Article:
In the sky, Cancer's constellation includes a faint smudge of stars called "Praesepe" (meaning "manger"); the ancient Greeks pictured in Cancer a manger from which two neighboring (donkey) stars were feeding. "Beehive" is another traditional name for this cluster, as its round, fuzzy appearance can also look like a swarm of bees. Both images are similarly Cancerian. Neither heroic nor dazzling, they describe simple holding places, for bees and livestock feed, containing the Goddess' goods, honey and grain. Today we view this constellation as a crab. The Babylonians saw a tortoise, the Egyptians a scarab beetle. How similar are these creatures! Each carries its hard-shelled home around it, and with it, the Goddess' values, concern for lowly, vulnerable (even creepy) things.
Astronomers are quick to point out that Cancer is an inconspicuous constellation. This news is generally delivered with an air of triumph-as though its dim stars were proof of astrology's ignorance, confirming that its practitioners don't know much about the real sky. Cancer may not be a spectacular-looking constellation. But that this little collection of stars should keep evoking similar perceptions in us is perhaps itself spectacular-how again and again, this piece of the sky reminds us of the Goddess and her values.
First, the obvious: its defensive shell signals how Cancer planets can be inward turning, secretive and self-protective. Mercury in Cancer is an excellent listener and has a fine intuition, but it can also be shy about expressing what it knows. Gentle Venus in Cancer may trade passion for security, then pout or issue the silent treatment to draw the love she craves. An angry Cancer in Mars might pretend nothing is wrong as he inwardly broods and steams. What else does the crab suggest? Its branched limbs give it remarkable mobility on rocks and in tide pools. But on straight sand, its scuttling sideways walk looks strange. Likewise Cancer planets may scuttle around, approaching destinations obliquely rather than head on. I once worked with two women who both had Mars in Cancer. They were often huddled and whispering together, plotting, I presumed. And they were forever surprising me by tacking in new directions, yet never staying with a particular course very long. Jupiter in Cancer can get easily side-tracked too, expanding its sentimentality and self-indulgence rather then the good fortune this exalted placement can bring. If provoked, however, Cancer planets can be quite focused. When a crab raises its pincers in attack, it is pointed and persistent. Likewise, if a Cancer Moon senses a threat to herself or a loved one, she'll go at it with a vengeance.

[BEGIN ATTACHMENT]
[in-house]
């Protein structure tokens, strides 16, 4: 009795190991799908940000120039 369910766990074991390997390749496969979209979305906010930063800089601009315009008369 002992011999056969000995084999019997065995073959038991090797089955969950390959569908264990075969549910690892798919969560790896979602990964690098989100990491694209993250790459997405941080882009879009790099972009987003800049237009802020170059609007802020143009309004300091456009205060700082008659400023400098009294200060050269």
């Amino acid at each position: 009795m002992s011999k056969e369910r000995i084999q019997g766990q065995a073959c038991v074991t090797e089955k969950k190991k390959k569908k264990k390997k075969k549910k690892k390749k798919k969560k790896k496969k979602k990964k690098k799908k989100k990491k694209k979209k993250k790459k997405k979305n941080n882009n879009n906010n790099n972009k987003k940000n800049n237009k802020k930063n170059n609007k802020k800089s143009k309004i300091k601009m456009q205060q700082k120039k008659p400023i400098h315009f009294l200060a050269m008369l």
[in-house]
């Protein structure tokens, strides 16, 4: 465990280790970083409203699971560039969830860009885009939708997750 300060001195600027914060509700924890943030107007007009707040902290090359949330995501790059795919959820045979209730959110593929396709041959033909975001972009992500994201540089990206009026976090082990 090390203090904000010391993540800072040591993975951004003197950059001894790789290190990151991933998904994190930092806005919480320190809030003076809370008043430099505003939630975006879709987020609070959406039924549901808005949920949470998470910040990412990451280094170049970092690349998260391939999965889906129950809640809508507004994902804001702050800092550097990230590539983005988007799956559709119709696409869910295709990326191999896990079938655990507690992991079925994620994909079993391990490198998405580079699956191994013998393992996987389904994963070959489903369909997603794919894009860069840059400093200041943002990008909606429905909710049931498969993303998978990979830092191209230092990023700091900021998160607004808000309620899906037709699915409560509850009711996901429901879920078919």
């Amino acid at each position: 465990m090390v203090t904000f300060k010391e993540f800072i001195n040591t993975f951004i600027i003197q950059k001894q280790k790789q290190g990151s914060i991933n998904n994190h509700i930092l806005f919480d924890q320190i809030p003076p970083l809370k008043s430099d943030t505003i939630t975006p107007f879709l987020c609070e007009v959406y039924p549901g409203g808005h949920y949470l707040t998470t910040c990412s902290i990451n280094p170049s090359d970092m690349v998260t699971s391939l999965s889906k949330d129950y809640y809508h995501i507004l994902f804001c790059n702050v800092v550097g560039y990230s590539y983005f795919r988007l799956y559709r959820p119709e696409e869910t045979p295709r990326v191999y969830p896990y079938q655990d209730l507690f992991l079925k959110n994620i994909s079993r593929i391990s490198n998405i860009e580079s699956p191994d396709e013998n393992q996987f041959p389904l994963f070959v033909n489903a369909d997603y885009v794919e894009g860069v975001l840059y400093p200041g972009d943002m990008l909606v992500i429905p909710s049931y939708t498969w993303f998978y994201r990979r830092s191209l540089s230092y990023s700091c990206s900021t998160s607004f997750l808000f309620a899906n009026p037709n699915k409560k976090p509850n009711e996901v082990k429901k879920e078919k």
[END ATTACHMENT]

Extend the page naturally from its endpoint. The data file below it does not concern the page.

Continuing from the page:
Crabs are scavengers. They pick among the seaweed and whatever else washes up on shore, looking for fish and shellfish carcasses to tear apart with their strong claws. Their work creates food for smaller creatures, which is in tune with the Mother's business of nurture. I don't typically think of Cancer planets as scavengers. But they do chew on the past. (And we might wonder what food gets dispersed for the rest of us with their nibbled memories.) Cancer's crab of course was a favorite of the Goddess Hera. She was a break-down artist. Consider the way she worked to bring down Zeus. How audacious to go after the God of all gods! Yet she didn't meet him as a hero would, eye to eye, in a fair fight. She tore at him from the sidelines, till he cringed, cowered, and hid.
Cancer planets may likewise take on bigger foes, wielding power through nagging or manipulation. Passive aggression and resistance are other common Cancer tactics. Two figures most revered for their passive resistance, the 14th Dalai Lama and Ghandi, have Cancer on the Ascendant and Midheaven, respectively. The persona and global reputations of these men certify them as Cancer icons, embodiments of the Mother's compassion and protection. Their careers have broadcast Cancer's great and patient strength: holding one's position until the surrounding world yields.
But perhaps the most telling fact about crabs is where they choose to live. Crabs dwell on the shoreline, a transitional space, between the swirling ocean and solid earth. It is turbulent and variable there, among the rocks and sand, with the tides rushing in and out. Why didn't crabs evolve to forever swim in the endless, formless water, like an octopus or fish? Why not run on hard land like lions? Crabs must have a love - or need - for both form and formlessness. With the vast ocean at their back, they are still in touch with the rhythms of creation's great womb, while their body is suited to clutch and maneuver on the anchoring presence of solid ground. Shuttling between sea and land, they manage to thrive in this tumultuous meeting place. It's the habitat that most explains the protected shell, the sideways walk, and the grabbing pincers. Cancer's crabs seek security because, fundamentally, the world they know is constantly shifting.
This is useful information for your Cancer house. Whether it rules your 7th house of partnership, the 2nd of money and resources, or the 11th of friends and future dreams, think of this territory as a symbolic shoreline, a transitional space between two receptive elements, earth and water. Water is the Mother's nurturing medium, everyone's first home. It bonds the psyche to invisible forces, things felt but not seen: intuition, memory, emotion. You bring a special sensitivity to whatever area of your life is Cancer-ruled, an awareness of more than meets the eye. There is an action of cycles too, a rhythm beyond your conscious control. You must tune in and flow along-or you'll struggle against the tide. You also need solid ground in this house, the feeling that you're anchored and safe. Your Cancer planets crave security, the sensuality of form, the pleasures of shelter, and the intricate beauty of varied terrains. Cancer brings the comfort of familiar possessions-as well as collisions with whatever is hard and resistant. Given the shifting pulls of water and earth, it's easy to understand the deep anxiety this house can hold. At times your Cancer house may be an uneasy, unsteady world.